BAR HARBOR — The town’s Cruise Ship Committee now will have a seat for a “maritime industry representative” rather than a “fishing industry representative,” following unanimous approval of an ordinance change last week by the Town Council.
“Over the years, it has been difficult to fill the fishing industry seat,” Town Manager Cornell Knight said. He noted that the change would not preclude a lobster fisherman or other fishing industry member from holding the seat.
Several residents expressed concern about the proposal during a public hearing on the change and suggested that the meeting time is difficult for lobstermen.
“Cruise ships affect the fishing industry,” resident Arthur Greif said. “The committee should return to an evening start time and get some real input.”
“Lobster fishing has been a very important part of our local economy for a very long time,” resident Anne Marie Quin wrote in an email to councilors. “To schedule the meetings of this committee so that a lobsterman may attend is of great importance.”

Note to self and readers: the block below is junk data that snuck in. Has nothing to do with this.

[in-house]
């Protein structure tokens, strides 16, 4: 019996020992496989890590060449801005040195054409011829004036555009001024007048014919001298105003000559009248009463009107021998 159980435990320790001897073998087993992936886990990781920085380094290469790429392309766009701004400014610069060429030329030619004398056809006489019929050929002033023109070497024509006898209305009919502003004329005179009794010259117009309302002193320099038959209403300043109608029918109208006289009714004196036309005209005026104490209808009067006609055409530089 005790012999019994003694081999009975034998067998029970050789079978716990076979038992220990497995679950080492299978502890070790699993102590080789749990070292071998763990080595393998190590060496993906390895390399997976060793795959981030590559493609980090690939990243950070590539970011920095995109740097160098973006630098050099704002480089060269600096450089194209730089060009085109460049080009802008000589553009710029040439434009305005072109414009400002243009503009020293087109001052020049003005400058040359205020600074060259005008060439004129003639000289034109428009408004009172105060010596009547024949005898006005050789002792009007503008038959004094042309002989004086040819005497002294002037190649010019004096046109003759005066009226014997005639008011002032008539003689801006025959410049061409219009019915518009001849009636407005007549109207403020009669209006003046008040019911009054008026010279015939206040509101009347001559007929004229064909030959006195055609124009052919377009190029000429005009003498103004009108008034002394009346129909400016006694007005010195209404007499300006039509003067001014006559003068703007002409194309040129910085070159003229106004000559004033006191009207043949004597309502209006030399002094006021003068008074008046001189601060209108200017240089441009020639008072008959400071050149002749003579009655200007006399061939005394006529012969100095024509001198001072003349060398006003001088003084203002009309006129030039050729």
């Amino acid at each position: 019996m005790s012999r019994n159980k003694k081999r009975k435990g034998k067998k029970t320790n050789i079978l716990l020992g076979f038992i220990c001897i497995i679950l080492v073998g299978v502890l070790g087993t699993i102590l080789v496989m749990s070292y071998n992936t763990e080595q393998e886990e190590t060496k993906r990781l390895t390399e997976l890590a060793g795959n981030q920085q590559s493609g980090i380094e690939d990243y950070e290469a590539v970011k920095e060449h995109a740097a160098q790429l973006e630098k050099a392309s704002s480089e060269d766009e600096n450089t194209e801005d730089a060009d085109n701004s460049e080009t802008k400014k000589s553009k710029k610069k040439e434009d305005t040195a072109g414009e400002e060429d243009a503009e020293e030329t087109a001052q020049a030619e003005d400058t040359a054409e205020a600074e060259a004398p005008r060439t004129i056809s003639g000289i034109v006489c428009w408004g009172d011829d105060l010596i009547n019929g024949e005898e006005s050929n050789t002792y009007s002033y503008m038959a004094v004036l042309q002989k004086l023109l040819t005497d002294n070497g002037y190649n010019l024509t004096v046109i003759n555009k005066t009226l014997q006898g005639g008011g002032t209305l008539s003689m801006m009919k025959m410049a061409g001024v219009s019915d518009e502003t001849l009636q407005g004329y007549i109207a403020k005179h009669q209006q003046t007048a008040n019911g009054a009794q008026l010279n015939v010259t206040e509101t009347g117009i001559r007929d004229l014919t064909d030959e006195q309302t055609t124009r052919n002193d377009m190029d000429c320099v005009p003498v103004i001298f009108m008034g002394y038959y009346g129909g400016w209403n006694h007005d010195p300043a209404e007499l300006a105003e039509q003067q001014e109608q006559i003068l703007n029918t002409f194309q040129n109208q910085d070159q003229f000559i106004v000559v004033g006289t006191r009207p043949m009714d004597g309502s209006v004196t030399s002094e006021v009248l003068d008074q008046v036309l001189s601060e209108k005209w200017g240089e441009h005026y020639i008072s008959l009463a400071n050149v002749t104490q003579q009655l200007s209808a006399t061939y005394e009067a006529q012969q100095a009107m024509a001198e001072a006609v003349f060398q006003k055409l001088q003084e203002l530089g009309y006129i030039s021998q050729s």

Current Cruise Ship Committee Chair Eben Salvatore and Councilor Paul Paradis said the group often has adjusted their meeting time, sometimes at the request of the fishing industry representative, and that hasn’t worked to retain that committee member.
“Most of the lobstermen I’ve talked to have said they don’t have the time no matter what time the meeting is,” Councilor Matt Hochman said.
Councilor Anne Greenlee said other fisheries are part of the area economy and Frenchman Bay as well, and other maritime professionals, such as harbor pilots, are stakeholders in cruise operations. “The expertise it takes to represent the working waterfront doesn’t rest solely with lobster fishermen,” she said.